Forty-seven U.S. states, the District of Columbia, Puerto Rico, and the U.S. Virgin Islands have adopted the UTSA. See Cal. Civ. Code § 3426 et seq. The owner of a trade secret may seek injunctive relief in state court to prevent “actual or threatened misappropriation.” Id. at § 3426.2. A court may also compel a party to take “affirmative acts to protect a trade secret.” Id. The UTSA allows damage awards for actual losses, as well as punitive damages in certain circumstances. It directs courts to use “reasonable means” to “preserve the secrecy of an alleged trade secret,” such as in-camera hearings, orders of nondisclosure, and sealed court records. Id. at § 3426.5.

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Jan Vašek [Public domain, CC0 1.0 (https://creativecommons.org/publicdomain/zero/1.0/)], via PexelsPatent litigation is perhaps an inevitable feature of the technology sector of our economy. Smartphones are a frequent subject of patent litigation, and some enormous lawsuits have resulted. A recent decision by a federal judge in California granted one smartphone manufacturer’s request for an injunction against another manufacturer in Apple, Inc. v. Samsung Electronics Co., Ltd. et al., No. 5:12-cv-00630, order (N.D. Cal., Jan. 18, 2016). The decision demonstrates how slowly the court system can move, since the technology at issue stopped being particularly relevant several years ago.

Patent protection is available for “any new and useful process, machine, manufacture, or composition of matter.” 35 U.S.C. § 101. An applicant for a patent must demonstrate that the invention or process is “novel” and that it is not “obvious” to a person with relevant occupational skills. Id. at §§ 102, 103. A patent owner can enforce their rights by filing a patent infringement lawsuit, which entitles them to monetary damages, injunctive relief, and attorney’s fees. See id. at § 281 et seq.

Smartphones, which are mobile phones that include email, web browsers, and other functions, are the subject of numerous patents covering various functions. They have therefore also been the subject of multiple patent infringement claims. Perhaps the best-known patent infringement claim involving a smartphone pitted a patent-holding company against the manufacturer of the Blackberry, formerly one of the top-selling smartphones. The plaintiff claimed that the Blackberry’s email functionality infringed on its patent for a process combining email and wireless communication. Although it initially demanded damages of $1 billion, the case settled in 2007 for $612 million.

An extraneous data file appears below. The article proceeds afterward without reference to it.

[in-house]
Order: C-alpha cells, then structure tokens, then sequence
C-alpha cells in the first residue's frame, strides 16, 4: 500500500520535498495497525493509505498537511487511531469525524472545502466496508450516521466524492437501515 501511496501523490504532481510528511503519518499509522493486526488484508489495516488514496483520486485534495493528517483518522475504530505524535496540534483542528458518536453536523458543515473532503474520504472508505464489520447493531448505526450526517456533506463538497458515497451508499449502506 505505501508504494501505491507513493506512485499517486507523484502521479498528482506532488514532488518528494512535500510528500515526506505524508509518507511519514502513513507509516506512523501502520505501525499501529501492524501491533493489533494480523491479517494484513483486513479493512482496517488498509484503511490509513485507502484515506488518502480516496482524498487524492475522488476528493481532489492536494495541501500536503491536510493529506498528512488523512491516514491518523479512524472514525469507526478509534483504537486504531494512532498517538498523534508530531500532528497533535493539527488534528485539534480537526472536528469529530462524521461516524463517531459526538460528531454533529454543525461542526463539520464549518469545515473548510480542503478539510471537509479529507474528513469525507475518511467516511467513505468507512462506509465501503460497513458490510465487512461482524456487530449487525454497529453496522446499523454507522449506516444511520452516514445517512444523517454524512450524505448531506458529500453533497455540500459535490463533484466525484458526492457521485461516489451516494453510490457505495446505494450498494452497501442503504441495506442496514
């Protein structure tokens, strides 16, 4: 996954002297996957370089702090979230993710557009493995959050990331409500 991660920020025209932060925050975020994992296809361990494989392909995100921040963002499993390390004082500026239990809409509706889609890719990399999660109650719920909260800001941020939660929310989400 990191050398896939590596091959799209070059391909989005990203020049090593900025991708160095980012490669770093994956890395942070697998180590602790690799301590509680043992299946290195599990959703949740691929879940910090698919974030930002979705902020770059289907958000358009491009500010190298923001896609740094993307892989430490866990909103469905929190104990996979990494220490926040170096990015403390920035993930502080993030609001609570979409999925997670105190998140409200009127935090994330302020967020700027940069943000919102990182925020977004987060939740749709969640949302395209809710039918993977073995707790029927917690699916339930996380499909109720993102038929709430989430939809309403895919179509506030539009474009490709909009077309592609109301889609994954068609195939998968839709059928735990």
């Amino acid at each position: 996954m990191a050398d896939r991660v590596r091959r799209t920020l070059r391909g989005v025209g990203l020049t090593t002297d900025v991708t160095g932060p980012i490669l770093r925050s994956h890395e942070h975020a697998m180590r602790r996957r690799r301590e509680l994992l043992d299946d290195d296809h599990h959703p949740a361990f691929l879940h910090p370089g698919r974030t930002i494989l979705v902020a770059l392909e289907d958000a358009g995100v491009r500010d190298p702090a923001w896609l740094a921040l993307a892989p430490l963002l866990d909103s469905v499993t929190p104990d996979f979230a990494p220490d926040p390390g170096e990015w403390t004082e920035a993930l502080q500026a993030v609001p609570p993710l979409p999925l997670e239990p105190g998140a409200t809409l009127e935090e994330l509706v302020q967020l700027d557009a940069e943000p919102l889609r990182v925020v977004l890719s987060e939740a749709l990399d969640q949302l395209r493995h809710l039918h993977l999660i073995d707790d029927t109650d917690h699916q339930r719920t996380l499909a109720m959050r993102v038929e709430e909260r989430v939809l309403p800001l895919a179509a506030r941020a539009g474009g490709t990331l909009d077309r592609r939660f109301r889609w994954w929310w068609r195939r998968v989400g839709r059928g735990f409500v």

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OpenIcons [Public domain, CC0 1.0 (https://creativecommons.org/publicdomain/zero/1.0/deed.en)], via PixabayTrade names, brand names, logos, and other names or designs used to identify goods and services are some of the most valuable assets a business has. Federal trademark law gives businesses a powerful tool to protect the integrity of their “marks.” Before the U.S. Patent and Trademark Office (USPTO) will approve an application to register a mark, it allows a period of time for the public to review the application and object to the registration on certain grounds. It also allows petitions to cancel a mark for a distinct period of time after registration. The Trademark Trial and Appeal Board (TTAB) recently considered a claim of fraud in a petition for cancellation. After addressing the substantial evidentiary showing that a petitioner must make in order to establish fraud, it granted the respondent’s motion for summary judgment. Embarcadero Tech., Inc. v. Delphix Corp., Opp. No. 91197762, Canc. No. 92055153, opinion (TTAB, Jan. 21, 2016).

In order to qualify for trademark registration, an applicant must have already used the mark in commerce, or they must intend to do so at a defined point in the future. They must state specific dates—first use of the mark, and first use of the mark in commerce—in their application. They must also provide specimens of the mark, showing how it has been or will be used in commerce. Once the USPTO has approved an application, it posts a proposed registration for public review and objection. If no objections are received within 30 days, it registers the trademark, and the owner of that mark has the right to enforce it according to the terms of the Lanham Act, 15 U.S.C. § 1051 et seq.

Federal trademark law allows objections to registrations by people who claim that registration would cause them “damage.” 15 U.S.C. § 1063(a). The statute only provides two examples of possible “damage”:  “dilution by blurring,” by which the new mark would create confusion that “impairs the distinctiveness of the famous mark”; and “dilution by tarnishment,” which “harms the reputation of the famous mark.” 15 U.S.C. §§ 1063(a); 1125(c)(2)(B), (C). The person opposing registration must file a petition with the USPTO and pay a fee within the 30-day time period. A person can also file a petition to cancel a registration on the same grounds as a petition in opposition, usually within five years of the registration date. 15 U.S.C. § 1064.